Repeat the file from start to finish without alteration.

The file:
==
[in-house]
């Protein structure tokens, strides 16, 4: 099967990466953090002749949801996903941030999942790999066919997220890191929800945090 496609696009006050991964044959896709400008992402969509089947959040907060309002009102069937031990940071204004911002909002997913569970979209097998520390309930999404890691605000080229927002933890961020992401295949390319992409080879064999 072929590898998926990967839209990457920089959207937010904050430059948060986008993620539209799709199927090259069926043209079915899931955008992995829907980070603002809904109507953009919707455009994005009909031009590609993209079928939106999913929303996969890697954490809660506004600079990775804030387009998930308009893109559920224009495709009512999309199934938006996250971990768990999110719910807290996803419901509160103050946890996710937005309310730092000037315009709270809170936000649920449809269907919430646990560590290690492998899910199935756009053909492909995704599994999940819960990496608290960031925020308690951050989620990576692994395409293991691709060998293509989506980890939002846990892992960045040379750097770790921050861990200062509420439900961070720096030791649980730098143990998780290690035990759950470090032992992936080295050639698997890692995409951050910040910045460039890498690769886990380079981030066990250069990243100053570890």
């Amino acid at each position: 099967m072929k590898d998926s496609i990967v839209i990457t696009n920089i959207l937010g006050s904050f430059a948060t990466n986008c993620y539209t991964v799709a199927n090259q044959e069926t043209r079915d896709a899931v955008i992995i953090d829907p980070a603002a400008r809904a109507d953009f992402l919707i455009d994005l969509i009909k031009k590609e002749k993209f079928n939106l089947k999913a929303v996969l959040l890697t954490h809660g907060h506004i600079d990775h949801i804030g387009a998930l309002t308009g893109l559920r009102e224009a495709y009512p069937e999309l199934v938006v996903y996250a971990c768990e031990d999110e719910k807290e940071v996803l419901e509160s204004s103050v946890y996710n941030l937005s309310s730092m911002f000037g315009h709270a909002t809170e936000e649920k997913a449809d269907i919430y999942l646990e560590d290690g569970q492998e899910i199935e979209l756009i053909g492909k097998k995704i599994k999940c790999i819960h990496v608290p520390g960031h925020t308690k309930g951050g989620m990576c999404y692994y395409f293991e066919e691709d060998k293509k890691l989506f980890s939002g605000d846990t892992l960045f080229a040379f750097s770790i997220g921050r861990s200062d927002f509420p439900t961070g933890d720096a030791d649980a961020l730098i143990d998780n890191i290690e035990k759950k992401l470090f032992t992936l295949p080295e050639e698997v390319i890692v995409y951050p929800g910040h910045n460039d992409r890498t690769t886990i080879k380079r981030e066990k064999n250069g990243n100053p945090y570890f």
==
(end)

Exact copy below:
[in-house]
């Protein structure tokens, strides 16, 4: 099967990466953090002749949801996903941030999942790999066919997220890191929800945090 496609696009006050991964044959896709400008992402969509089947959040907060309002009102069937031990940071204004911002909002997913569970979209097998520390309930999404890691605000080229927002933890961020992401295949390319992409080879064999 072929590898998926990967839209990457920089959207937010904050430059948060986008993620539209799709199927090259069926043209079915899931955008992995829907980070603002809904109507953009919707455009994005009909031009590609993209079928939106999913929303996969890697954490809660506004600079990775804030387009998930308009893109559920224009495709009512999309199934938006996250971990768990999110719910807290996803419901509160103050946890996710937005309310730092000037315009709270809170936000649920449809269907919430646990560590290690492998899910199935756009053909492909995704599994999940819960990496608290960031925020308690951050989620990576692994395409293991691709060998293509989506980890939002846990892992960045040379750097770790921050861990200062509420439900961070720096030791649980730098143990998780290690035990759950470090032992992936080295050639698997890692995409951050910040910045460039890498690769886990380079981030066990250069990243100053570890």
């Amino acid at each position: 099967m072929k590898d998926s496609i990967v839209i990457t696009n920089i959207l937010g006050s904050f430059a948060t990466n986008c993620y539209t991964v799709a199927n090259q044959e069926t043209r079915d896709a899931v955008i992995i953090d829907p980070a603002a400008r809904a109507d953009f992402l919707i455009d994005l969509i009909k031009k590609e002749k993209f079928n939106l089947k999913a929303v996969l959040l890697t954490h809660g907060h506004i600079d990775h949801i804030g387009a998930l309002t308009g893109l559920r009102e224009a495709y009512p069937e999309l199934v938006v996903y996250a971990c768990e031990d999110e719910k807290e940071v996803l419901e509160s204004s103050v946890y996710n941030l937005s309310s730092m911002f000037g315009h709270a909002t809170e936000e649920k997913a449809d269907i919430y999942l646990e560590d290690g569970q492998e899910i199935e979209l756009i053909g492909k097998k995704i599994k999940c790999i819960h990496v608290p520390g960031h925020t308690k309930g951050g989620m990576c999404y692994y395409f293991e066919e691709d060998k293509k890691l989506f980890s939002g605000d846990t892992l960045f080229a040379f750097s770790i997220g921050r861990s200062d927002f509420p439900t961070g933890d720096a030791d649980a961020l730098i143990d998780n890191i290690e035990k759950k992401l470090f032992t992936l295949p080295e050639e698997v390319i890692v995409y951050p929800g910040h910045n460039d992409r890498t690769t886990i080879k380079r981030e066990k064999n250069g990243n100053p945090y570890f």